“The first draft of history” is a well-worn slogan to describe newspapers. Today’s news becomes the basis for tomorrow’s history books.
A library with a microfilm machine and reels of old newspapers benefits scholars and nonscholars alike.
Years from now, when some up-and-coming screenwriter is looking to sell the underdog story of Augusta State’s back-to-back golf championships, his work will be filled with the emotion and drama gleaned from reading sports writer Chris Gay’s first-hand accounts of the Jaguars’ glory.
The Augusta Chronicle digitized its microfilm collection more than 10 years ago and it is available on the Internet or at our area’s public libraries.
And no one has taken more advantage of – or more delight from – that electronic archive than Bill Kirby.
Columnist. Editor. Humorist. Historian.
In addition to his jokes, postcards and tales of his family and their dogs, Bill has enlightened and entertained readers with Augusta lore.
Some may remember the ‘Today in Augusta History’ feature that ran in the Metro section, then on 2A for several years. Bill compiled those items from looking at augustaarchives.com, with papers dating back to 1792.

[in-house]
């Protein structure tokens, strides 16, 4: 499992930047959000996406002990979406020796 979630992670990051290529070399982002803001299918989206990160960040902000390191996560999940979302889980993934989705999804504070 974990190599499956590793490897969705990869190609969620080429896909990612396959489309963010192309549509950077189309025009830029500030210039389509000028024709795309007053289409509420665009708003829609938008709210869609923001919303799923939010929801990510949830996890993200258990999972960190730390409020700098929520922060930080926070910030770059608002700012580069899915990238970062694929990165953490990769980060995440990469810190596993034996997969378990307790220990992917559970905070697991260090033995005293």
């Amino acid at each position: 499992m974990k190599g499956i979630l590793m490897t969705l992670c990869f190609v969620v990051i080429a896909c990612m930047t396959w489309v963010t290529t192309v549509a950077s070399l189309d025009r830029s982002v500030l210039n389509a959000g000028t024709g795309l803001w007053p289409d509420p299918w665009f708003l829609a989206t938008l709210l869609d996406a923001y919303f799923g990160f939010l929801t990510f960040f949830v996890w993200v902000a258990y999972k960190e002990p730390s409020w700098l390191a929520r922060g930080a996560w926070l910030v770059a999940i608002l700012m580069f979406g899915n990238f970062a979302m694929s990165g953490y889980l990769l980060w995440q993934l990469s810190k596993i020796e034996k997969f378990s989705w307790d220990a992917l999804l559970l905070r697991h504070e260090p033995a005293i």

And his storytelling has evolved with the times. He was the driving force behind the paper’s 225th anniversary section – both in print and online.
Bill wrote a blog, Our Town, from 2008 to 2012, bringing new online life to stories about the heroism of Dennis Cahill or how an Augustan influenced Sgt. York.
As the online news director for the past three years, Bill’s love of Augusta history returned in the form of slideshows – as he would have an old file folder of photos scanned in and put on the Web to be enjoyed by the present. The one he did with the fire of 1916 was incredibly popular.
And now, Bill is telling the tales of our city’s history in a series of short videos. You can watch Kirby’s Augusta either on YouTube or our Web site. This week’s video is about the old Ensign Fountain that was a gift to the city.
Many of these stories are available at augustachronicle.com – which has free, unlimited access to subscribers of the paper once registered.
Bill’s stories – in any format – are worth another look as he unveils that second draft of history.